Classical Management Theory

What is Classical Management Theory? Definition, Features, Types, & Pros/Cons

What is Classical Management Theory?

Classical management theory is the theory that is considered to increase the efficiency and productivity of an organization through autocracy, division of labor, clear hierarchal structure, and incentives. It holds the belief that workers only have physical and economic needs and incentive is the key to motivating them to work more.

Classical management’s objective is to create an efficient production system, increase productivity, and achieve maximum profit. By this theory, an organization i.e. factory is viewed as a production machine and its workers (employees) are parts who must work at their best to bring productivity. This theory has ignored the employee’s job satisfaction and social needs.

The classical theory of management is a concept that was propounded early days of management thoughts. Industrialists and technicians were looking for unique ideas and information to operate those factories efficiently and effectively in the late 19th century after the development of enormous factories in Europe and the USA with the goal of mass manufacturing of goods.

Generally, classical theories describe the essential nature of management and its relationship to its production process. Scientific management theory, administrative management theory, and bureaucracy theory are taken as classical theories of management. These theories have evolved for the efficiency and productivity of employees and the entire organization.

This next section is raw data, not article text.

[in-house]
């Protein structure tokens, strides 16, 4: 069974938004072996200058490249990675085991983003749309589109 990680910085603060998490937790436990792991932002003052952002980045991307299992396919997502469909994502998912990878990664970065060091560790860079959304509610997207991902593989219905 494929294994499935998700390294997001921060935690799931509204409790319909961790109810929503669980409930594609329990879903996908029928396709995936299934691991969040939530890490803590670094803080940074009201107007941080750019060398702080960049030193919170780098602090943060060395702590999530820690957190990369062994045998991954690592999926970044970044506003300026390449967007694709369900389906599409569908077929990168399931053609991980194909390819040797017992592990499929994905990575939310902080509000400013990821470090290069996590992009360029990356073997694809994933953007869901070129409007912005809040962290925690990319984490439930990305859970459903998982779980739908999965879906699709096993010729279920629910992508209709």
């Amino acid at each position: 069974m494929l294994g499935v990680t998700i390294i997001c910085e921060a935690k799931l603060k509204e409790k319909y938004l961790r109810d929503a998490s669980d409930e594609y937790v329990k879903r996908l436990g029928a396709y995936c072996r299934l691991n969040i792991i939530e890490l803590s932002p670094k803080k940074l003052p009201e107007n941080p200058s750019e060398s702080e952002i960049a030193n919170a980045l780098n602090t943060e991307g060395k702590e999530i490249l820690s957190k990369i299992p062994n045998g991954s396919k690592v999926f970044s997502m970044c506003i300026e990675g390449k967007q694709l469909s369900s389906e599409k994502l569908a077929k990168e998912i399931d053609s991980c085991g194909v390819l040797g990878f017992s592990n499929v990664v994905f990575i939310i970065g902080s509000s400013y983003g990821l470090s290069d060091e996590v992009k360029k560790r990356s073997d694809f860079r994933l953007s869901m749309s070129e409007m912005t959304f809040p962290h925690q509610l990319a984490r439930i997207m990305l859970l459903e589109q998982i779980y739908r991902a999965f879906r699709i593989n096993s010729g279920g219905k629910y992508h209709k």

Characteristics of Classical Management Theory

The classical theory of management can be characterized by its four main features. They are:

Hierarchy of Authority

According to the classical concept of management, an organizational hierarchal structure of three levels – top-level, middle-level, and lower-level. All three levels work in a coordinated manner to achieve desired results.

Top-level includes top executives-managers who oversee the overall operation of the company and supervise subordinates. Departmental managers are part of the middle management team; they report to executives and are in charge of managing and setting goals for various departments. Additionally, the lowest level consists of supervisors who oversee daily operations, report to middle and top managers, and ensure the execution of their goals.

Related: The 3 Levels of Management

Work Specialization

The division of labor is a key component of classical management, which emphasizes the attainment of task specialization. Achieving the desired goals most effectively entails breaking a major task into smaller segments and assigning a specific task to a certain employee.

It holds that when employees are only given certain tasks to complete, they clearly understand their jobs and often specialize in one area. This reduces the need for employees to multitask while boosting productivity and efficiency.

Incentives As Motivation

This classical theory believed that incentive i.e. financial reward is the main motivating factor for workers. It holds that workers should be incentivized based on how they perform. This theory typically ignores the other factors of workers’ motivation.

Autocratic Leadership

The autocratic leadership style is also the foundation of traditional management theory. According to traditional management theory, an organization needs a single leader to oversee, direct, and manage all of its operations. All significant choices should be made at the executive level and communicated to lower levels.

Classical Theories of Management

Types/examples of classical management theory: Scientific management (F.W. Taylor), administrative management (Henri Fayol), and Bureaucracy (Max Weber) are the main theories of classical management.